Many years ago I got a credit card at a semi-posh department store in Seattle which I probably never used except when Bon Marché had a good sale. It was a good staid old stablishment in Seattle and kind of cool. Then Bon Marché got gobbled up by Macy's and everything started coming in from China and my stodgy old credit card was swallowed up by Visa via JP Morgan Chase -- and the billing pattern changed to less than the normal 30 day cycle so that I as a dumb customer could be suckered into late payments and penalty fees. I cancelled the damn card, I thought, years and years ago. Once in a while they would beg me to come back but I thought I was free of the bastards.
Damnation! I just got a bill from Chase Manhattan indicating that I owed absolutely ZERO but it sure looked to me that my little old credit card, which I had ground up a century ago into dust, was fully active and ready to totally screw me economically.
How do I kill the damned thing that refuses to die like a decent sort of entity? It's like a God damned corporation which never dies.
Will it truly be necessary for me to drive a stake through Jamie Dimon's black little heart? What happens if his toxic blood splashes on me? Will I be utterly befouled and doomed to eternal damnation through the desecration of Jamie Dimon's toxic, noxious, malignant blood upon my pure and innocent body?
Just for old time's sake, part of the Bon Marché obituary:
The Bon Marché, whose name means "the good deal" or "the good market", was the name chosen for a department store launched in Seattle, Washington, United States, in 1890 by Edward Nordhoff. The name was influenced by Le Bon Marché, the noted Parisian retailer. In 1929, The Bon Marché was acquired by Hahn Department Stores and reorganized as Allied Stores, a few years later. A solid middle-range store, The Bon served largely working-class Seattle well; branches were added in several Northwestern cities. Among them were Spokane, Tacoma, Yakima, Kennewick, Longview, Walla Walla, Olympia, and Bellingham, Washington, Missoula, Montana, and Boise, Idaho. Commonly known to customers as The Bon, the company dropped the Marché from their name in the late 1970s before returning it in the mid-1980s.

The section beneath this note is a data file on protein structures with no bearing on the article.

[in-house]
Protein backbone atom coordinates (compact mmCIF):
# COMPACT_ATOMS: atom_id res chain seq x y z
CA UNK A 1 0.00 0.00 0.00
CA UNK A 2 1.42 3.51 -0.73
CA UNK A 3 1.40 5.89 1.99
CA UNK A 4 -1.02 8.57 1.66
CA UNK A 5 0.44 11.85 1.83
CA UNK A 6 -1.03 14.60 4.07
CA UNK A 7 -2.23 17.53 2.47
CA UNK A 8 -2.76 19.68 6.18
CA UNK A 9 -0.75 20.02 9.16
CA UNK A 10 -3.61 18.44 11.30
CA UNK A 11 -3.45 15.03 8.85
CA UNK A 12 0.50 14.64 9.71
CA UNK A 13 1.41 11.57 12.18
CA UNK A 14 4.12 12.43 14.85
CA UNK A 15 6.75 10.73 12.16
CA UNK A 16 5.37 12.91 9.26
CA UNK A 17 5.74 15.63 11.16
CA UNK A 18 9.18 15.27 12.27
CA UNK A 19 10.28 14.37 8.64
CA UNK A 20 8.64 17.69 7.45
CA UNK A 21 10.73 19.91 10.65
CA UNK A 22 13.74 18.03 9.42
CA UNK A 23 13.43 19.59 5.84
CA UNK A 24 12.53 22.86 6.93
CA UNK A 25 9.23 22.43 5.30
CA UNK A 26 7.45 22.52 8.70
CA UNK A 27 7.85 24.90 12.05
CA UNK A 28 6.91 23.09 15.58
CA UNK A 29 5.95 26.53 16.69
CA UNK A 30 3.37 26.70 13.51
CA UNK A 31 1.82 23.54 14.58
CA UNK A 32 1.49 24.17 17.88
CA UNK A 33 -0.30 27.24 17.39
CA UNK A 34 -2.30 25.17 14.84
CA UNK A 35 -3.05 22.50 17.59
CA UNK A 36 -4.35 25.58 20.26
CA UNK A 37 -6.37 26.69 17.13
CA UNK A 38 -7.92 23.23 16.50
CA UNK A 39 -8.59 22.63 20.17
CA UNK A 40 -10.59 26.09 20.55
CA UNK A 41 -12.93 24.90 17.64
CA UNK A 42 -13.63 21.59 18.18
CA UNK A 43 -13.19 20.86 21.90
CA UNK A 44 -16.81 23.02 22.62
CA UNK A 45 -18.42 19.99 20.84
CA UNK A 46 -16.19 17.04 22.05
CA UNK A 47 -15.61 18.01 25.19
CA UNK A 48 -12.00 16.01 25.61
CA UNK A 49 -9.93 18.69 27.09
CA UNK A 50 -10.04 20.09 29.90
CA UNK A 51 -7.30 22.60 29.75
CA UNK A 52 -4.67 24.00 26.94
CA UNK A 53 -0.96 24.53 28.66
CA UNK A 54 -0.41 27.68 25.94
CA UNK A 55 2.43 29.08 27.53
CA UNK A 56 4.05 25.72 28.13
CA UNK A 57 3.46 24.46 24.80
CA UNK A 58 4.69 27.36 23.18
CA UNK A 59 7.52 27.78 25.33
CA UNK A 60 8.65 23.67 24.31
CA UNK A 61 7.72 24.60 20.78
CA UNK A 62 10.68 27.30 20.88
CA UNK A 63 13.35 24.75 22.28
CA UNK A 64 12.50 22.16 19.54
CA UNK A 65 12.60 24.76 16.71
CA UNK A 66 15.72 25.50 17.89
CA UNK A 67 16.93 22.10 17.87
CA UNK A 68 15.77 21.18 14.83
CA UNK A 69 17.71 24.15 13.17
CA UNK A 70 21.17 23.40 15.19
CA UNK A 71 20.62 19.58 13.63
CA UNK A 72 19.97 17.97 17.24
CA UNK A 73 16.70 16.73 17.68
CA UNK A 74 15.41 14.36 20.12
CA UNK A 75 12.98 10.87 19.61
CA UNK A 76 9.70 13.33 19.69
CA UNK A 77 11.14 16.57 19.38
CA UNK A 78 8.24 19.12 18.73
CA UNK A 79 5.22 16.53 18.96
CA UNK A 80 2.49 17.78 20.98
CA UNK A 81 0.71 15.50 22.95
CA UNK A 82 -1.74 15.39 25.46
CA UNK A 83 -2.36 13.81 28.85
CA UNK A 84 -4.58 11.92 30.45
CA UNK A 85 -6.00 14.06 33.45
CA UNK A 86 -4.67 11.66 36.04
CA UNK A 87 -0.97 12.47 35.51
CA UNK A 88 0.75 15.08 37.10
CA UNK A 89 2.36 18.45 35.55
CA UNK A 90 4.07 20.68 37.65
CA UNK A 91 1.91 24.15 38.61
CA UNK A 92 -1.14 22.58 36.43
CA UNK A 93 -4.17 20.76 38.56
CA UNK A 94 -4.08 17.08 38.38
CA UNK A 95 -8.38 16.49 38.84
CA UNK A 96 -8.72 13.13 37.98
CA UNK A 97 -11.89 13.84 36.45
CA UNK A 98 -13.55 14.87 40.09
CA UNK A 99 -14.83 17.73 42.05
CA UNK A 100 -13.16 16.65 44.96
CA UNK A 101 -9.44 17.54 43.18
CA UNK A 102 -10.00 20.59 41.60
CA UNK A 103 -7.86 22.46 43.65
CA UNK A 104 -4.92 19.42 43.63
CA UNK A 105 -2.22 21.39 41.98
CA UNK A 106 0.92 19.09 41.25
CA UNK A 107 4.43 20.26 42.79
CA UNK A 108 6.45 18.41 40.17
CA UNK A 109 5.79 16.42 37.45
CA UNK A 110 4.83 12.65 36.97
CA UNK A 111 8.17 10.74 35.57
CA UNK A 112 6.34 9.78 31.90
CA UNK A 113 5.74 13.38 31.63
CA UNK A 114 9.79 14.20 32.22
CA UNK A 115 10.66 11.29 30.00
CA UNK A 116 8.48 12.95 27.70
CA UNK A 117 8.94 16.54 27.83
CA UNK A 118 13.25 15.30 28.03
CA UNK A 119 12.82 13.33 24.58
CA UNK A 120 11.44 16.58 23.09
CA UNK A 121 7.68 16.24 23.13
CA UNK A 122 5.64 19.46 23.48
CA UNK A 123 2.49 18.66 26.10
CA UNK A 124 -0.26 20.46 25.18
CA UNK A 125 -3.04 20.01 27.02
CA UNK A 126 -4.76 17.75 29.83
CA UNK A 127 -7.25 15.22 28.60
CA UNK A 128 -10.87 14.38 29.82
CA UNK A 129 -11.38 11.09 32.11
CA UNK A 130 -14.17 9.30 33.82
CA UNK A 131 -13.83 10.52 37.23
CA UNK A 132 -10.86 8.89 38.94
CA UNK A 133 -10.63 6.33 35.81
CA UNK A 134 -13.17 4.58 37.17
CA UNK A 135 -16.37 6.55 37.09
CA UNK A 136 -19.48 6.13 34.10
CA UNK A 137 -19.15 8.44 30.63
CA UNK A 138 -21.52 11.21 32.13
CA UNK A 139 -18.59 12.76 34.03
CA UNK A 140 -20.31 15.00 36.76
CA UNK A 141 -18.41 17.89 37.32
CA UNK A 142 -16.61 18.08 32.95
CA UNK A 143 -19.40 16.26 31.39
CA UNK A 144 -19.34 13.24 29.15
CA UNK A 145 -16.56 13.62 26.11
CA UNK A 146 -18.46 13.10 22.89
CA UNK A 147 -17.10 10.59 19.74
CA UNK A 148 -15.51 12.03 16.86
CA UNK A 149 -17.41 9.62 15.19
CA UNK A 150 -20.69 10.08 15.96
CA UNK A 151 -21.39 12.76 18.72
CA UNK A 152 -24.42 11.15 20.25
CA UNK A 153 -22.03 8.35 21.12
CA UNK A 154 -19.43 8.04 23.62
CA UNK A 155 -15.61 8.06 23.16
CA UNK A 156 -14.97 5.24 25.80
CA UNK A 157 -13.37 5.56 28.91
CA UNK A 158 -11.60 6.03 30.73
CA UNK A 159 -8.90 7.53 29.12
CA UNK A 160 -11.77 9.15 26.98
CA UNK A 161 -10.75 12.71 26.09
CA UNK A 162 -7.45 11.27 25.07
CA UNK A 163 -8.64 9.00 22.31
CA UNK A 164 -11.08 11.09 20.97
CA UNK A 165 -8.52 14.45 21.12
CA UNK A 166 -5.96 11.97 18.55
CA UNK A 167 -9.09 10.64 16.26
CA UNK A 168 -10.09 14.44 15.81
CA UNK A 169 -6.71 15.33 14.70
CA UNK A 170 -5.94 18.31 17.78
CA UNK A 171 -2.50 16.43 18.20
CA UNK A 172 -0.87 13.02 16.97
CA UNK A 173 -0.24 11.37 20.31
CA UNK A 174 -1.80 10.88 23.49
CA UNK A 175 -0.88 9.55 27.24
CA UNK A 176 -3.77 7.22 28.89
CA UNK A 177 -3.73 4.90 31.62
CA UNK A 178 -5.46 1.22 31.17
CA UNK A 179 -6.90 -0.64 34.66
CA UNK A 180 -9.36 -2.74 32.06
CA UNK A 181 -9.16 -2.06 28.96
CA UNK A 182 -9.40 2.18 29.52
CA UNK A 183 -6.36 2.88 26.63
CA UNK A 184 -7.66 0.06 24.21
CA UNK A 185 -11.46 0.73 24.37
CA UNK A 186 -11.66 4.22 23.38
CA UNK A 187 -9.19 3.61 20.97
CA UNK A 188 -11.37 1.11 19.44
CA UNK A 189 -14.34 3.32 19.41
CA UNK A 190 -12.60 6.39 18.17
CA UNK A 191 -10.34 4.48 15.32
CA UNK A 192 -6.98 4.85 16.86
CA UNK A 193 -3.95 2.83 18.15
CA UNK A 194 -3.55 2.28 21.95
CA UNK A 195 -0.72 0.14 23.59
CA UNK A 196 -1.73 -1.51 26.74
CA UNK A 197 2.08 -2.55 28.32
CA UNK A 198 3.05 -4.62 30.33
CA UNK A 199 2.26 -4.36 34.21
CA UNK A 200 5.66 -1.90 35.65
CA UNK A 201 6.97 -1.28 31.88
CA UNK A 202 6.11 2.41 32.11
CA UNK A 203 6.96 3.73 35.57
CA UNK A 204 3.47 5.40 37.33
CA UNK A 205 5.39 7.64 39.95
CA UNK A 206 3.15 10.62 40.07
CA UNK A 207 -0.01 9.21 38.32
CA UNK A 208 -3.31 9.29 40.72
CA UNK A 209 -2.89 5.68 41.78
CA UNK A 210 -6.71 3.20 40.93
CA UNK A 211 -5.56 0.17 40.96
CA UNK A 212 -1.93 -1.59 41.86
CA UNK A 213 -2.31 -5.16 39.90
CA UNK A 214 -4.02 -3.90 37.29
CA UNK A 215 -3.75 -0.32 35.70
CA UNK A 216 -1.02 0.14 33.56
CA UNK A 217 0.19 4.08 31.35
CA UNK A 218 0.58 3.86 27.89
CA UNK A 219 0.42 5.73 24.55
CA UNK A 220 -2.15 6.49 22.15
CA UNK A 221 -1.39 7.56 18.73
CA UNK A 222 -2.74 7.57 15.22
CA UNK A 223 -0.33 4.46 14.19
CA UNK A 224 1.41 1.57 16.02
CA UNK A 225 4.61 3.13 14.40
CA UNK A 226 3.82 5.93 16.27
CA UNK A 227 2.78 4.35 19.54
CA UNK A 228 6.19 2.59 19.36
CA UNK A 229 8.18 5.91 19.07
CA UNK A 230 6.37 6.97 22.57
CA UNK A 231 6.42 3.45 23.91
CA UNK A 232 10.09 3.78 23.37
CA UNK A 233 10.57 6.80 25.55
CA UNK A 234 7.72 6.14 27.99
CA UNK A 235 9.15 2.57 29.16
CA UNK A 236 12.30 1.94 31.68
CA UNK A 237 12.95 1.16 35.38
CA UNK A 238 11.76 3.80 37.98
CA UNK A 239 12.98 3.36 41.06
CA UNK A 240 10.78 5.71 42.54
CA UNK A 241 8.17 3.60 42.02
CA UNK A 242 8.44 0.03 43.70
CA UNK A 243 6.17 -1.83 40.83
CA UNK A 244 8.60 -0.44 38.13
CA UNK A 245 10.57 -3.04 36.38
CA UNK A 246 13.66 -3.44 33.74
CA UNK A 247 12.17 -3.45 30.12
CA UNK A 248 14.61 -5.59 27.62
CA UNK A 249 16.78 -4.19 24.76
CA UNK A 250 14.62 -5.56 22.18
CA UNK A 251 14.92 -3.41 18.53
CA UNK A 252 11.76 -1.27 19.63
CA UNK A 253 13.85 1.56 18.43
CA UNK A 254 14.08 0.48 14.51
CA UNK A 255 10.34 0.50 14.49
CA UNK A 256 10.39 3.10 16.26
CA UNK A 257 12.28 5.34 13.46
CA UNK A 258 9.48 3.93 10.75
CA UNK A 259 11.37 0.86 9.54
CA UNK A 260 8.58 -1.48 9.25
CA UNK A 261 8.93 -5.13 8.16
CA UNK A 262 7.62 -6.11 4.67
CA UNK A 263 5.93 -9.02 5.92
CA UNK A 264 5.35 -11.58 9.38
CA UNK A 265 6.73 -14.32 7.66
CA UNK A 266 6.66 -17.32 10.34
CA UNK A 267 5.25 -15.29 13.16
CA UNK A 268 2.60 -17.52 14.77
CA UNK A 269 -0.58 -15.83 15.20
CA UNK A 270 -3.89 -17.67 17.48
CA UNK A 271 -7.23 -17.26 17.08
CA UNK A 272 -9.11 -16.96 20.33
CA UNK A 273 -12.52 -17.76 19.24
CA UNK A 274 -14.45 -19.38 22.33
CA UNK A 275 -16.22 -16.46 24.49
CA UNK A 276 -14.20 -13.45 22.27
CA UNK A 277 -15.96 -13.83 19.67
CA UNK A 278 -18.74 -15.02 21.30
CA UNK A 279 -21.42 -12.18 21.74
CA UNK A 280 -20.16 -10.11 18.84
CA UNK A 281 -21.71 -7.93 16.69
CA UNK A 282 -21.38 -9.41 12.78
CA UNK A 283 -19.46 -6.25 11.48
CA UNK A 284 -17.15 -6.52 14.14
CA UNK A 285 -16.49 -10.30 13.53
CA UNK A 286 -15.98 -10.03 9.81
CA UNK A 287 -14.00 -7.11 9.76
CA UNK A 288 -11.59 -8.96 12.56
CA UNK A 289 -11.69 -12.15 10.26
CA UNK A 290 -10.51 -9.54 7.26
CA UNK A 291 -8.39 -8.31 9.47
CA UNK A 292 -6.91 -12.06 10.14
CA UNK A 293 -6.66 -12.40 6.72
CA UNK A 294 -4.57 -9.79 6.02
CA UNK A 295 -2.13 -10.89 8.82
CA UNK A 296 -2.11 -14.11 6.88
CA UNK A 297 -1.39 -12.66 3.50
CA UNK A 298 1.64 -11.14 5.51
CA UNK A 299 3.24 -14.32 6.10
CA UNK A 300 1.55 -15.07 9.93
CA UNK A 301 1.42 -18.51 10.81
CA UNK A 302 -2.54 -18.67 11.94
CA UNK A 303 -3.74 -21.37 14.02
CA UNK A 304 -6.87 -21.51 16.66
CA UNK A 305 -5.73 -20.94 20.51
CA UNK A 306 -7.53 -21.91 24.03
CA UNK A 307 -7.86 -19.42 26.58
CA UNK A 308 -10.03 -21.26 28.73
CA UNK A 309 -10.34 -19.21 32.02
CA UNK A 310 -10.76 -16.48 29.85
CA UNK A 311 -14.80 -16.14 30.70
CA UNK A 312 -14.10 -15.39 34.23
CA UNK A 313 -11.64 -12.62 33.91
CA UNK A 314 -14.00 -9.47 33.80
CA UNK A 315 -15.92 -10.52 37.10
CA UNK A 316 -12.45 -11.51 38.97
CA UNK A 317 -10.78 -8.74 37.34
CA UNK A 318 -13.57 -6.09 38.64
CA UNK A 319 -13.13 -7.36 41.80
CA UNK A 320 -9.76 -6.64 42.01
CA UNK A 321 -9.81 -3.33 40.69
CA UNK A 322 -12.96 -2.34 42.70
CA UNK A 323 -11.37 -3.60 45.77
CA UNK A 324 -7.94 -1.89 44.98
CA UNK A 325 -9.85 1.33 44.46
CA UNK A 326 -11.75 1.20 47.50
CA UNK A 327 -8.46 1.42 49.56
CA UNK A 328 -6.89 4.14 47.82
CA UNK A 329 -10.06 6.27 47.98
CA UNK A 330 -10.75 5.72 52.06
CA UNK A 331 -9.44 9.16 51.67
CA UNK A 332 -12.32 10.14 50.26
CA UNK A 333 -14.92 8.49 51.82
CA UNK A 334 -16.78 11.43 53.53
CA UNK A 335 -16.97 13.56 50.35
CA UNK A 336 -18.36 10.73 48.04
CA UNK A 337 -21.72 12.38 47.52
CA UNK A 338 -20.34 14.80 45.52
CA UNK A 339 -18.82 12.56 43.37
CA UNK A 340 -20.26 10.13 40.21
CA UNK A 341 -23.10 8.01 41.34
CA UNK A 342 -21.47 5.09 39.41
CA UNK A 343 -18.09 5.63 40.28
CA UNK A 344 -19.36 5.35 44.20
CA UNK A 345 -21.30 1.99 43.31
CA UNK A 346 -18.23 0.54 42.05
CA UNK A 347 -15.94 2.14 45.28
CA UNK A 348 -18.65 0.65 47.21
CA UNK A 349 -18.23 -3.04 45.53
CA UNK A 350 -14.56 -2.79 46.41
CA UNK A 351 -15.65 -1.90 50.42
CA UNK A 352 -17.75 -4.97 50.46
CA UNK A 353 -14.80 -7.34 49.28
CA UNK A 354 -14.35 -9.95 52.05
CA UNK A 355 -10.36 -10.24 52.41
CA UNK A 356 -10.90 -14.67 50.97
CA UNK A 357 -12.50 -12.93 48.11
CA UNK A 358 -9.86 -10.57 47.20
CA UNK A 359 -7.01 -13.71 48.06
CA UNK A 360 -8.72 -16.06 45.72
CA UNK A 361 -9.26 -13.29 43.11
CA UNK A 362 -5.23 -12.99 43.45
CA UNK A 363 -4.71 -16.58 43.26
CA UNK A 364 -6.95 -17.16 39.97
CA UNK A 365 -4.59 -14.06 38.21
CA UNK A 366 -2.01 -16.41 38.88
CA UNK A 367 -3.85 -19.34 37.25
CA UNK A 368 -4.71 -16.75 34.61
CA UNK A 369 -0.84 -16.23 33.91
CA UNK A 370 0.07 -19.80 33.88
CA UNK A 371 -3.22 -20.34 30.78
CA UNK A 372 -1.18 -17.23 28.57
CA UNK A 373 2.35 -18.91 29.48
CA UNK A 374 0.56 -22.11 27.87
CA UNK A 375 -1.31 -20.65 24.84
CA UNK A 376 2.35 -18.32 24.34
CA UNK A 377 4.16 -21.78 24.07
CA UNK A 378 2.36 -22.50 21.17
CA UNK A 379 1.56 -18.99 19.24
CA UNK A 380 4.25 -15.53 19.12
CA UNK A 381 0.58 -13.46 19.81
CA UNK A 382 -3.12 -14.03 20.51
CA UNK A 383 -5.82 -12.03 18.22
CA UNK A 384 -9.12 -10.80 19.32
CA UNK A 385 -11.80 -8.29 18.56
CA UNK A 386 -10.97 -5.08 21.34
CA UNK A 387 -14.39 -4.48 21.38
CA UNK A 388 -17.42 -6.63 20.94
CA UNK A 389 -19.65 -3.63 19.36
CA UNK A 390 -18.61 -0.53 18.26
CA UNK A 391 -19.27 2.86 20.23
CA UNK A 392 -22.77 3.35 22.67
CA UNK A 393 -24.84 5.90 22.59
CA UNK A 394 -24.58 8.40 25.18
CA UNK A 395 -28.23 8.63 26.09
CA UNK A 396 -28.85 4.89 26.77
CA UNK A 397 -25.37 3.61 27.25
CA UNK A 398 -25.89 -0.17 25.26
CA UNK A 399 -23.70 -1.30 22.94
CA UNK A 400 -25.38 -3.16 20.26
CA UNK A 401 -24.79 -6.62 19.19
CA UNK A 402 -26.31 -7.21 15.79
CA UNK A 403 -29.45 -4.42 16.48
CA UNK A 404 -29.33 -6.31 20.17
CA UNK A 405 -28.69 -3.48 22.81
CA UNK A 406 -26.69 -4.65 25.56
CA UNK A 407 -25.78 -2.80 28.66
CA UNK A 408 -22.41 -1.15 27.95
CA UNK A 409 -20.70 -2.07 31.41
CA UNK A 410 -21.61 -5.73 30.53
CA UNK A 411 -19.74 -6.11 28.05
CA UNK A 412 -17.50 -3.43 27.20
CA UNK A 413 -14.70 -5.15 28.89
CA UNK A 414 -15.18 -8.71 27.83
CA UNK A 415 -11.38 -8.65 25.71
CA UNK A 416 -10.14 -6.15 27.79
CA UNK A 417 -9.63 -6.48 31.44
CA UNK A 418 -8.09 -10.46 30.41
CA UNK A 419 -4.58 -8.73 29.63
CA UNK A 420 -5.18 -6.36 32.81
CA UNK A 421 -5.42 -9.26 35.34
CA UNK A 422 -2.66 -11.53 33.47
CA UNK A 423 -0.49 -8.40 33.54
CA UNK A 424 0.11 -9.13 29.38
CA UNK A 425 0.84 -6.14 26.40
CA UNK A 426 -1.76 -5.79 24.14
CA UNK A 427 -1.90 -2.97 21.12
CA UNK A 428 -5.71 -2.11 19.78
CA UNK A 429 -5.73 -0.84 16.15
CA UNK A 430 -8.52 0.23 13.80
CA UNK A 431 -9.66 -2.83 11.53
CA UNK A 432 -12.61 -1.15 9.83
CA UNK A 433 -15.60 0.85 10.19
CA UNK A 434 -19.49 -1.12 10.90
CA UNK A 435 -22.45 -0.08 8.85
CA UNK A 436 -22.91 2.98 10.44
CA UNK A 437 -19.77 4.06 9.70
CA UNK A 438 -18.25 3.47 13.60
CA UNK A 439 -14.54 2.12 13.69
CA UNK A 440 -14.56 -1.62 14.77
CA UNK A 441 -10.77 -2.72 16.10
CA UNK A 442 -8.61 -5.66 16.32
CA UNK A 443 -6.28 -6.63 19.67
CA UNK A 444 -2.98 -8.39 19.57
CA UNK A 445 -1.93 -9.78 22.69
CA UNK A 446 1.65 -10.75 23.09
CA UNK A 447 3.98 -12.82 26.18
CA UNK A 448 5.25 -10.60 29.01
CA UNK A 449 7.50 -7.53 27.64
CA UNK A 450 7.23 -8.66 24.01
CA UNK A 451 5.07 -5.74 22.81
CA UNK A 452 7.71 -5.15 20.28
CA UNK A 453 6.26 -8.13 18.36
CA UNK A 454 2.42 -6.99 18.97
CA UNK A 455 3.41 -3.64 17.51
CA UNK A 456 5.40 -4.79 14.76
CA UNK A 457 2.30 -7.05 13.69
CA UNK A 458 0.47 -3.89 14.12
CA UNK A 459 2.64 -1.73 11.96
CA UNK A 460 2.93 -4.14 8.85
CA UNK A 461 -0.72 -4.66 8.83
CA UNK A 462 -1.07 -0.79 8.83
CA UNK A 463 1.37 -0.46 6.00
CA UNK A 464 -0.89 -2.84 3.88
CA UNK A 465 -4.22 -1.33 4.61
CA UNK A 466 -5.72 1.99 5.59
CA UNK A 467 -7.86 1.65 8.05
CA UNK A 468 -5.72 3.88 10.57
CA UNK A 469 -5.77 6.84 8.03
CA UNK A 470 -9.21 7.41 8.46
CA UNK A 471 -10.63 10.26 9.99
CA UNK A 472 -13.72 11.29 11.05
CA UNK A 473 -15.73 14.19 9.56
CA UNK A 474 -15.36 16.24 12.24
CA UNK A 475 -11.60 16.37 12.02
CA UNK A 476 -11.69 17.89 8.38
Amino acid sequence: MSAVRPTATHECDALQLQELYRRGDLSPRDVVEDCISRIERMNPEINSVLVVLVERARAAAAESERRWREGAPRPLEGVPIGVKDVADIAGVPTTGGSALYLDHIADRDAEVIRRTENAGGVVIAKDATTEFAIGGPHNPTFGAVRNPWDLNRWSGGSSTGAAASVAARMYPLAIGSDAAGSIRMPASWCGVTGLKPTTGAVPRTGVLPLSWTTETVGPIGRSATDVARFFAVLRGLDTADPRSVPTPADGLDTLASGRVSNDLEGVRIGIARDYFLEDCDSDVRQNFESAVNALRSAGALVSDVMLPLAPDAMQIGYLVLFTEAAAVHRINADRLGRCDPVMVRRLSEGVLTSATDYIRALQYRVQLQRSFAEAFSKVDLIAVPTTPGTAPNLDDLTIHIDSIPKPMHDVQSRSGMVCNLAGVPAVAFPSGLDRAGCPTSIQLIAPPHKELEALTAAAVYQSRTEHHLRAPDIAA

The Bon was known for their catchy jingles, such as the following to the tune of "The Banana Boat Song": "Day-o, One Day Sale, One day only at The Bon Marché! Save 20, 30, 40 percent (example savings)! Saturday only at the Bon Marche. Prices are down in every department! Saturday only at the Bon Marche!..." This jingle continued after the name was changed to Bon Macy's, with the appropriate changes.
Earlier, in the 1960s, The Bon also used some cuts from PAMS' Series 23 jingle package, "Ani-Magic".
Allied Stores was merged into Federated Department Stores in 1989. As part of its national rebranding program, Federated changed the name to Bon-Macy's in 2003. On March 6, 2005, the Bon-Macy's name was eliminated, with the stores renamed as the Macy's Northwest division of Federated. On February 6, 2008, the Macy's Northwest division was merged with the Macy's West division, based in San Francisco.
As of April 2011, Strategic Marks, LLC has obtained 'The Bon Marche' trademark and plans on re-introducing the famous department store name as part of a virtual mall, along with other nostalgic stores such as The Broadway, Joseph Magnin, Robinson's, Filene's, Abraham & Straus and many others. The goal is to bring back the great department stores of the 20th century, with the hopes of re-opening the actual brick and mortar stores throughout the US.